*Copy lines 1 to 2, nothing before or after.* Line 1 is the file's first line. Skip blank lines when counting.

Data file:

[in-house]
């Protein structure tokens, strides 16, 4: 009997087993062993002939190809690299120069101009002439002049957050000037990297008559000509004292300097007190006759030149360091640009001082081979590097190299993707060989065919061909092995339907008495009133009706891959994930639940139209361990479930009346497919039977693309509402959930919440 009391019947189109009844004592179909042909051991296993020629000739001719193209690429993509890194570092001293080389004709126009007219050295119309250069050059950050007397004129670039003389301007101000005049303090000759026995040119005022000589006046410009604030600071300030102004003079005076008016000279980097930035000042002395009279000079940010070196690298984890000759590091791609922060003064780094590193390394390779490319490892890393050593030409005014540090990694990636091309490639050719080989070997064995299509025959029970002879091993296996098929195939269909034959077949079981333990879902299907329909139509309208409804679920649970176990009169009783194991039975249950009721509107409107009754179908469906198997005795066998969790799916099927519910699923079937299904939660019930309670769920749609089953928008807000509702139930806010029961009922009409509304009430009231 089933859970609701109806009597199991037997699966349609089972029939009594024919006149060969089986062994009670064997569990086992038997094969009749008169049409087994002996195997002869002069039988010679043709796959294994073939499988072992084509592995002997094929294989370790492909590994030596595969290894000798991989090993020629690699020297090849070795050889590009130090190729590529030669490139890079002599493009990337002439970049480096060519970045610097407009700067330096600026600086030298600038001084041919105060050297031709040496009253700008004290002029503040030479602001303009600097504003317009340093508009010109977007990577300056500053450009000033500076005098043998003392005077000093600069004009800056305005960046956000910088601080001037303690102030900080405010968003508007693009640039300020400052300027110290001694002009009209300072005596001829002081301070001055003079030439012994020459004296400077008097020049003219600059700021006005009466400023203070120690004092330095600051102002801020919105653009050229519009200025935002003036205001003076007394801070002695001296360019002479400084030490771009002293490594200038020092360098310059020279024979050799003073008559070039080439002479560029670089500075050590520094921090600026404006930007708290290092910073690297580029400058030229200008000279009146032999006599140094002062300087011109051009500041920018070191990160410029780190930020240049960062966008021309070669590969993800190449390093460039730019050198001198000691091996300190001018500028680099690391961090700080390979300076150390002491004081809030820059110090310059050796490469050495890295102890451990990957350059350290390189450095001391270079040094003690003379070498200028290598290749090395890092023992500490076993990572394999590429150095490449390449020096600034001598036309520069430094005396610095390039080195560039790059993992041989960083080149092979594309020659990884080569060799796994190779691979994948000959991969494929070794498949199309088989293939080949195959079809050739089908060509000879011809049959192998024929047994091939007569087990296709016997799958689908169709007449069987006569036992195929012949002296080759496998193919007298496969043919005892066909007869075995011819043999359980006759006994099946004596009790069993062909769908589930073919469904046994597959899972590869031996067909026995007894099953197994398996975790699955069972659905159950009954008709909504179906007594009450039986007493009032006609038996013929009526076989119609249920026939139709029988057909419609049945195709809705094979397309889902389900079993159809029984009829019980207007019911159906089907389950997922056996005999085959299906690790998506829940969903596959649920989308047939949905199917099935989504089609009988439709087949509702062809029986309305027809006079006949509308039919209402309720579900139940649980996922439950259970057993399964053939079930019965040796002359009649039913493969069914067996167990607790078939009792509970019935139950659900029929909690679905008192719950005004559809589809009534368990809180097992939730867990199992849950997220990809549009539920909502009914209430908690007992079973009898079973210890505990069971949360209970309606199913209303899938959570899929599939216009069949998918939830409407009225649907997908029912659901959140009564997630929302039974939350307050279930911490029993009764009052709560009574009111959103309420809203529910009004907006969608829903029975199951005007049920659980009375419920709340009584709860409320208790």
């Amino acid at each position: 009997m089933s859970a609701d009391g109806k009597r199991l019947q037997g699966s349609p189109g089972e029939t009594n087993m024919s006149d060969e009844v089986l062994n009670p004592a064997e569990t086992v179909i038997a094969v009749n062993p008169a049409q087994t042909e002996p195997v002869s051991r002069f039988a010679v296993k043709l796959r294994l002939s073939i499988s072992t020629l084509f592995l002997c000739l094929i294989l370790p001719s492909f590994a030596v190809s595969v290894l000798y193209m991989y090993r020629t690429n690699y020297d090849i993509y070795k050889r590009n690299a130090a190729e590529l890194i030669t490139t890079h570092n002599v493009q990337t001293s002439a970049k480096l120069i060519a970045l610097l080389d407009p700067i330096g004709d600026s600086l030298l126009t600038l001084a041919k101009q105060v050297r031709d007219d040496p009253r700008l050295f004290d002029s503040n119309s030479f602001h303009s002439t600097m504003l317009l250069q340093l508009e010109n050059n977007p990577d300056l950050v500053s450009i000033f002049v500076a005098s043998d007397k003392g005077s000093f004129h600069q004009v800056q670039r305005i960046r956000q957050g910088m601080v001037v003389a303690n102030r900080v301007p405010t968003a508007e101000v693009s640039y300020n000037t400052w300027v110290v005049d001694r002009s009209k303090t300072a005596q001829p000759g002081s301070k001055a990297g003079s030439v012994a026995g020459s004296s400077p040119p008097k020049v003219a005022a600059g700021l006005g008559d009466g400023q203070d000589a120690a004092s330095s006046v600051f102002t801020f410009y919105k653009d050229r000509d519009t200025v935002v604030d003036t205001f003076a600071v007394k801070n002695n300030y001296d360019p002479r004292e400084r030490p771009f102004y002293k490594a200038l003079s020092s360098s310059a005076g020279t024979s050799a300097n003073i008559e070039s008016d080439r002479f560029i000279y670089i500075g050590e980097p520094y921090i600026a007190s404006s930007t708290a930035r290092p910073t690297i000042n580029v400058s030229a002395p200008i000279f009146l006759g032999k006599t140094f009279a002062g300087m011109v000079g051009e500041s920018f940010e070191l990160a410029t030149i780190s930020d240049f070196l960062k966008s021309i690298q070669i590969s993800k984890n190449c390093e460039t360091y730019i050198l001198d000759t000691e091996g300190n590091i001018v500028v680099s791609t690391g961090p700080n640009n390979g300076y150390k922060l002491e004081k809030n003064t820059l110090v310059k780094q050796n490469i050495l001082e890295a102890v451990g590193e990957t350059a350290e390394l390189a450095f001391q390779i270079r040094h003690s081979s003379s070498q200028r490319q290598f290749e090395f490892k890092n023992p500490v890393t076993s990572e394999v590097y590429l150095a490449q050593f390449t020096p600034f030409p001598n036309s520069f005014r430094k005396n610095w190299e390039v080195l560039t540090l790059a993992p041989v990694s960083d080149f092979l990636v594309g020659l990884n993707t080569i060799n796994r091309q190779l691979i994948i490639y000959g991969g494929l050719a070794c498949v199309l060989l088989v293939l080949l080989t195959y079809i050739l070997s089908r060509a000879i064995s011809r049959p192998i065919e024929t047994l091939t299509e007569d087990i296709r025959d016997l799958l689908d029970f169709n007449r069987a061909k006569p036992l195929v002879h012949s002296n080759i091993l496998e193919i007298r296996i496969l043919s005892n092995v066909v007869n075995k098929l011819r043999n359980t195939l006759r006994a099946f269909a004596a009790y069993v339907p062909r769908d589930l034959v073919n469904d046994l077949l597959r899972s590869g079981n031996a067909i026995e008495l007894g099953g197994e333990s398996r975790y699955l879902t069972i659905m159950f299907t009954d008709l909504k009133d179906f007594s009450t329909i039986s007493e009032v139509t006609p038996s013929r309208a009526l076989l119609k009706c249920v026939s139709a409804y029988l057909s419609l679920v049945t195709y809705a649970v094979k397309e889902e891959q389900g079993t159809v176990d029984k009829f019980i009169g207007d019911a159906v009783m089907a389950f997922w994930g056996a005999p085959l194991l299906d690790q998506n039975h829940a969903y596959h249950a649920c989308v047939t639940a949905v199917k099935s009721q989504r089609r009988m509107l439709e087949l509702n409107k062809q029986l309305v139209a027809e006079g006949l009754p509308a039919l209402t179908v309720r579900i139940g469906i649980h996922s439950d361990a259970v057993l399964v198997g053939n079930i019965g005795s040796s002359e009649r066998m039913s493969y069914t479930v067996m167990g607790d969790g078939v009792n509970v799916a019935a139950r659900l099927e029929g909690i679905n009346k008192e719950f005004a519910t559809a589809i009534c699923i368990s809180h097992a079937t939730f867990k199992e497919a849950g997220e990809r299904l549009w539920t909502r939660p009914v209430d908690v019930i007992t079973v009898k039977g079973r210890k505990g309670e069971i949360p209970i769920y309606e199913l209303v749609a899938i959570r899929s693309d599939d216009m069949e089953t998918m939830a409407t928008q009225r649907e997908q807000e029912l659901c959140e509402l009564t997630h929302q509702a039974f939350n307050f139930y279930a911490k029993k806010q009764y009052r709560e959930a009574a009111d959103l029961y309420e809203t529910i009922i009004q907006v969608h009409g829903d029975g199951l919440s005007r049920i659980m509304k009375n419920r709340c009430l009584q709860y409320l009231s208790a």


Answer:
[in-house]
């Protein structure tokens, strides 16, 4: 009997087993062993002939190809690299120069101009002439002049957050000037990297008559000509004292300097007190006759030149360091640009001082081979590097190299993707060989065919061909092995339907008495009133009706891959994930639940139209361990479930009346497919039977693309509402959930919440 009391019947189109009844004592179909042909051991296993020629000739001719193209690429993509890194570092001293080389004709126009007219050295119309250069050059950050007397004129670039003389301007101000005049303090000759026995040119005022000589006046410009604030600071300030102004003079005076008016000279980097930035000042002395009279000079940010070196690298984890000759590091791609922060003064780094590193390394390779490319490892890393050593030409005014540090990694990636091309490639050719080989070997064995299509025959029970002879091993296996098929195939269909034959077949079981333990879902299907329909139509309208409804679920649970176990009169009783194991039975249950009721509107409107009754179908469906198997005795066998969790799916099927519910699923079937299904939660019930309670769920749609089953928008807000509702139930806010029961009922009409509304009430009231 089933859970609701109806009597199991037997699966349609089972029939009594024919006149060969089986062994009670064997569990086992038997094969009749008169049409087994002996195997002869002069039988010679043709796959294994073939499988072992084509592995002997094929294989370790492909590994030596595969290894000798991989090993020629690699020297090849070795050889590009130090190729590529030669490139890079002599493009990337002439970049480096060519970045610097407009700067330096600026600086030298600038001084041919105060050297031709040496009253700008004290002029503040030479602001303009600097504003317009340093508009010109977007990577300056500053450009000033500076005098043998003392005077000093600069004009800056305005960046956000910088601080001037303690102030900080405010968003508007693009640039300020400052300027110290001694002009009209300072005596001829002081301070001055003079030439012994020459004296400077008097020049003219600059700021006005009466400023203070120690004092330095600051102002801020919105653009050229519009200025935002003036205001003076007394801070002695001296360019002479400084030490771009002293490594200038020092360098310059020279024979050799003073008559070039080439002479560029670089500075050590520094921090600026404006930007708290290092910073690297580029400058030229200008000279009146032999006599140094002062300087011109051009500041920018070191990160410029780190930020240049960062966008021309070669590969993800190449390093460039730019050198001198000691091996300190001018500028680099690391961090700080390979300076150390002491004081809030820059110090310059050796490469050495890295102890451990990957350059350290390189450095001391270079040094003690003379070498200028290598290749090395890092023992500490076993990572394999590429150095490449390449020096600034001598036309520069430094005396610095390039080195560039790059993992041989960083080149092979594309020659990884080569060799796994190779691979994948000959991969494929070794498949199309088989293939080949195959079809050739089908060509000879011809049959192998024929047994091939007569087990296709016997799958689908169709007449069987006569036992195929012949002296080759496998193919007298496969043919005892066909007869075995011819043999359980006759006994099946004596009790069993062909769908589930073919469904046994597959899972590869031996067909026995007894099953197994398996975790699955069972659905159950009954008709909504179906007594009450039986007493009032006609038996013929009526076989119609249920026939139709029988057909419609049945195709809705094979397309889902389900079993159809029984009829019980207007019911159906089907389950997922056996005999085959299906690790998506829940969903596959649920989308047939949905199917099935989504089609009988439709087949509702062809029986309305027809006079006949509308039919209402309720579900139940649980996922439950259970057993399964053939079930019965040796002359009649039913493969069914067996167990607790078939009792509970019935139950659900029929909690679905008192719950005004559809589809009534368990809180097992939730867990199992849950997220990809549009539920909502009914209430908690007992079973009898079973210890505990069971949360209970309606199913209303899938959570899929599939216009069949998918939830409407009225649907997908029912659901959140009564997630929302039974939350307050279930911490029993009764009052709560009574009111959103309420809203529910009004907006969608829903029975199951005007049920659980009375419920709340009584709860409320208790």